Honey Bunch had a gay little pink lawn handkerchief, a new one, and Tess and Laura had blue ones. Carol Mason, another little girl, had no handkerchief, for she had lost it in school that morning, but she took off her black silk middy tie and Kenneth said that was better than a handkerchief. He liked it so much that Tess gave him her red silk tie and the boys—Bobby and Harold Brown and Dick Alverson and Kenneth—all took off their neckties and Kenneth used them and their handkerchiefs, too.
"Now I guess that looks like a doll!" he said, when he had knotted and tied all these things together. "Look, Rocket! Want to play catch?"
The ties and handkerchiefs did make a fat bundle, and it looked like a rag doll except that it didn't have any face or arms or legs.
"But Rocket won't know the difference," said Kenneth, when Tess told him this.
Rocket wasn't at all fussy about the kind of plaything he had. The moment Kenneth let him take the doll in his mouth he began to toss it up in the air and let it fall. Kenneth threw it a little way up the street and Rocket ran after it and brought it back.
"Why doesn't he take it and run and let us chase him?" asked Tess. She liked to run and she could run fast.
"I'll tie it on a string and then we'll run and let him chase it," said Kenneth, patting Rocket, whose red tongue hung out as he panted after his last dash.
So Kenneth tied the rag doll he had made to a piece of string—which he had in his pocket—and then, dragging the doll after him, started to run up the street, Rocket and the children after him.
"Run faster!" cried Tess to Honey Bunch. "Come on, run faster; they'll all get ahead of us!"
Honey Bunch was running as fast as she could. She looked back over her shoulder to see if Rocket had grabbed the rag doll and then she saw something that made her stop and stare.
A boy put out his foot and stepped on the string. The string broke, he picked up the little bundle of ties and handkerchiefs, dirty now from dragging in the dust, and away he ran, around the corner, as fast as his feet could carry him. That was pretty fast, too, because he was a large boy, taller than Kenneth or Bobby or even Harold Brown, who was eleven.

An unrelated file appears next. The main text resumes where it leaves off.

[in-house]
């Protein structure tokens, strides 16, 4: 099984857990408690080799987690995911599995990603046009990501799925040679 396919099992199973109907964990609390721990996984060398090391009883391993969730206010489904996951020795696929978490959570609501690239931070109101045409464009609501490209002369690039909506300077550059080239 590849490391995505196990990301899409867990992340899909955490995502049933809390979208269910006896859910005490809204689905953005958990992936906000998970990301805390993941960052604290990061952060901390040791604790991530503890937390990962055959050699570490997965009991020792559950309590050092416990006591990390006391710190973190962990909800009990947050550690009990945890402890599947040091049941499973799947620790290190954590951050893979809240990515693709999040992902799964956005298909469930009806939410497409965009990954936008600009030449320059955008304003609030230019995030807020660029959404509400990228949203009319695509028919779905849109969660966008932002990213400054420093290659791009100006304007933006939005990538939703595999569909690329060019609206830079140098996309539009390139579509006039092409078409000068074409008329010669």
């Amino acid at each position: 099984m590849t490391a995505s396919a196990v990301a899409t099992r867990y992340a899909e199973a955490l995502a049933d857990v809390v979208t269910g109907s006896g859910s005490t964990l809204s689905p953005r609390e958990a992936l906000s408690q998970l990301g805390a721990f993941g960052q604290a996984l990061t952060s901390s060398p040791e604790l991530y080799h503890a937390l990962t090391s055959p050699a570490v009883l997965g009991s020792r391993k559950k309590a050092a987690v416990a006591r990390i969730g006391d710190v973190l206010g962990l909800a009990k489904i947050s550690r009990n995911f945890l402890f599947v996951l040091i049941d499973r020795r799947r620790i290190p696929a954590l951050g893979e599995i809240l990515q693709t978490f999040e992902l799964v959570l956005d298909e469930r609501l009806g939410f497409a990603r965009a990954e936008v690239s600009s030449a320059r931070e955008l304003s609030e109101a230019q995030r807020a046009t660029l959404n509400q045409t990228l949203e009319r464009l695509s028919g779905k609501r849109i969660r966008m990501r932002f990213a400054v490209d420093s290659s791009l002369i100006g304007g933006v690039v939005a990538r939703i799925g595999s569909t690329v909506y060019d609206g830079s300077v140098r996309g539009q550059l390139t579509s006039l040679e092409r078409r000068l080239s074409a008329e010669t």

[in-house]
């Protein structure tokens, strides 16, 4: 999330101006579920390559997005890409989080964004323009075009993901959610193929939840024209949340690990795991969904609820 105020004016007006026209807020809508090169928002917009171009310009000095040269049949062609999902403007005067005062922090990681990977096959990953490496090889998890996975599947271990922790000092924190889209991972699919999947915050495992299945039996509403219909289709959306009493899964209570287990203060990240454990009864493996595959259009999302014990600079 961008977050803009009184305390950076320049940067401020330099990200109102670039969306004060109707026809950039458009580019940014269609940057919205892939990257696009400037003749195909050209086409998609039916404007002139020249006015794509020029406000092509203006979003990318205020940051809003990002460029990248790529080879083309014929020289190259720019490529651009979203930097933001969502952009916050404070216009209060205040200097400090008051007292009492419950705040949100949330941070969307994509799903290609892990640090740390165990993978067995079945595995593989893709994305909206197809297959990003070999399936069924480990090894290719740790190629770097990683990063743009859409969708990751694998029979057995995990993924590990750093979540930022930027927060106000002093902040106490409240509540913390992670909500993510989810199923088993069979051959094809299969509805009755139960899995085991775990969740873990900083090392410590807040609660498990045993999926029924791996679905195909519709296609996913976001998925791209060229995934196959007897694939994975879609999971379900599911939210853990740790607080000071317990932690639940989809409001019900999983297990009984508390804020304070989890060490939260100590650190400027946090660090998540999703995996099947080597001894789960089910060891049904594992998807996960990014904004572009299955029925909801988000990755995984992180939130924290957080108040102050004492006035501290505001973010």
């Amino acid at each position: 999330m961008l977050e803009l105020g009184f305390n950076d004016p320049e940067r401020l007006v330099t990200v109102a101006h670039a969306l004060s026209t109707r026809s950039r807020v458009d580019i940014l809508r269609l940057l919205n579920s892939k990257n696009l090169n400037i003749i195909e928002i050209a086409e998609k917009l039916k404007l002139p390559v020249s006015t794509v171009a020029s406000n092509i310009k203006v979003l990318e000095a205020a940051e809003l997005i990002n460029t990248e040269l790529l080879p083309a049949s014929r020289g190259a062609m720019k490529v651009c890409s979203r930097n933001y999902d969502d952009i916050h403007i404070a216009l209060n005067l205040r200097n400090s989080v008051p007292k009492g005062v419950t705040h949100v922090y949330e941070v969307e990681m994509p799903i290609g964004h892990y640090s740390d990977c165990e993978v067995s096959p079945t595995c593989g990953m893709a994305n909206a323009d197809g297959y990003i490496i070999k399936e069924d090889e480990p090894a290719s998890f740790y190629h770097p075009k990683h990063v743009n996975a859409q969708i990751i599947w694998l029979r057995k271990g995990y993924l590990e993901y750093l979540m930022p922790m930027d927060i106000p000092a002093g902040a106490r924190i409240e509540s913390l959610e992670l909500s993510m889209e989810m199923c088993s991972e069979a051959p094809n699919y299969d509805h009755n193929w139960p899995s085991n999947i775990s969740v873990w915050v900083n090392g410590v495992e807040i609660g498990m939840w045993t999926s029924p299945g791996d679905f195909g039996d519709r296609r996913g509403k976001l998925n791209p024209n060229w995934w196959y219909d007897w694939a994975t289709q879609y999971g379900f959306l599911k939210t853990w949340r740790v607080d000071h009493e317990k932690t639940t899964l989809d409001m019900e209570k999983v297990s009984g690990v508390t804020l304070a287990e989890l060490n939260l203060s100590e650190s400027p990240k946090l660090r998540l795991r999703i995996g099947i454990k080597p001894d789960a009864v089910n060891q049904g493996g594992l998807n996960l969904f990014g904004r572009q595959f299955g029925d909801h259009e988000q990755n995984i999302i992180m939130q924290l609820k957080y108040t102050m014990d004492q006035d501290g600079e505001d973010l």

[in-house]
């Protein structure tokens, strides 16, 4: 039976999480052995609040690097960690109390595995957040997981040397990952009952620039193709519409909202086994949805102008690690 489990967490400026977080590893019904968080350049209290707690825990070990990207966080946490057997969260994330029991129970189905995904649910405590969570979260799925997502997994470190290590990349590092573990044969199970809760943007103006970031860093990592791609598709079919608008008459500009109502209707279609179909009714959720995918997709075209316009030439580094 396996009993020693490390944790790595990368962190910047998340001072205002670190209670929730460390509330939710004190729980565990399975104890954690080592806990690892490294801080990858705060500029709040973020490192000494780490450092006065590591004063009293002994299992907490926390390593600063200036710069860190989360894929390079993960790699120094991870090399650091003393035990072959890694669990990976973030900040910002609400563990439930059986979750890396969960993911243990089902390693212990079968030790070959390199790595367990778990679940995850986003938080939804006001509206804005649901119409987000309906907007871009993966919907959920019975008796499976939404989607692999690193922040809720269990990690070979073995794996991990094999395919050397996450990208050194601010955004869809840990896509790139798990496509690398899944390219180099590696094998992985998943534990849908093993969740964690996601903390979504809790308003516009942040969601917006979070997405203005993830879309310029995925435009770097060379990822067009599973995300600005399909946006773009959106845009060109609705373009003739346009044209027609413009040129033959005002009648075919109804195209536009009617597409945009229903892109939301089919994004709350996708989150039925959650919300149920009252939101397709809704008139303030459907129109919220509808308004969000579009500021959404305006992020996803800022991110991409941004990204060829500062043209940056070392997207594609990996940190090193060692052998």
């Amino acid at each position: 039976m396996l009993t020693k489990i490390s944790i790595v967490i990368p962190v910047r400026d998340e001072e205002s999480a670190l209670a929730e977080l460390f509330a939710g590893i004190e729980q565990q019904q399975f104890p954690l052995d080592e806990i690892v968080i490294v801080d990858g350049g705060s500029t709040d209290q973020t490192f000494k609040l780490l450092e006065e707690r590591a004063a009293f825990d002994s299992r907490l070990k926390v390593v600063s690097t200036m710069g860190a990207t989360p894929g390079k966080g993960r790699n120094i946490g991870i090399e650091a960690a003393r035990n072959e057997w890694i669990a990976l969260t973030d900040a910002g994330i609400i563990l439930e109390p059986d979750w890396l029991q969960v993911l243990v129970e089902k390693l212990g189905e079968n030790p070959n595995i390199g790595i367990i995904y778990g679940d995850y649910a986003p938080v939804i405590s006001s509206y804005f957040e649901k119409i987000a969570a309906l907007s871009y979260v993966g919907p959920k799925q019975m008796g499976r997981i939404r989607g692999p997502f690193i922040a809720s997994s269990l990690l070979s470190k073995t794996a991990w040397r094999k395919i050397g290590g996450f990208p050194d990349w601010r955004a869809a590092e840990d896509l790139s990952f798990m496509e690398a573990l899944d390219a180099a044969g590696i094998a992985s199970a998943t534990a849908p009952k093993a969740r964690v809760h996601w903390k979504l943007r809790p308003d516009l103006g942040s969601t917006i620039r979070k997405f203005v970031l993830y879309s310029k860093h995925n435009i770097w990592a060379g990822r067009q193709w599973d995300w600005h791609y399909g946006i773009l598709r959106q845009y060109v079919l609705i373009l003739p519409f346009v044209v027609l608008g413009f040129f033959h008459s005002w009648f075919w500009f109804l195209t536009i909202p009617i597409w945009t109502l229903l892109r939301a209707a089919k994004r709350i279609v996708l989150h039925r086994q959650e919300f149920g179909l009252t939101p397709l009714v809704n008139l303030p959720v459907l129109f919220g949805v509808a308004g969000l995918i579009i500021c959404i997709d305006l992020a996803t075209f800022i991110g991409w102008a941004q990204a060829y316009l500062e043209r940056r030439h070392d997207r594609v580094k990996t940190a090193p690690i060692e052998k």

"Bobby!" cried Honey Bunch. "Oh, Bobby! Come back here!"
The children came running back, Kenneth still trailing the broken string.
"A boy took the rag doll!" cried Honey Bunch. "He ran off with it! There, around the corner!"
"I thought Rocket grabbed it," said Kenneth. "Come on, let's chase the fellow who took it."
But though they ran around the corner and down two blocks, not a sign of the boy could they see.
"It's four o'clock and I have to go in," said Kenneth, when they had walked slowly back to his house. "I'm sorry about the handkerchiefs. Mine was new Christmas."
All the middy ties were new, too, and some of the children didn't feel exactly comfortable about losing them.
"Where is your tie, Bobby?" asked Mrs. Turner, as soon as she saw her little son.
Bobby told what had happened and his mother looked as though she didn't know whether to laugh or scold.
"Next time, don't take off anything," she said. "I remember the day you and Tess used your brand-new rubbers for ships and let them sail down the sewer. I wish, lambies, that after this you would try to remember not to take off anything you may have on—gloves, overshoes or ties—without first asking Mother. Can you remember that?"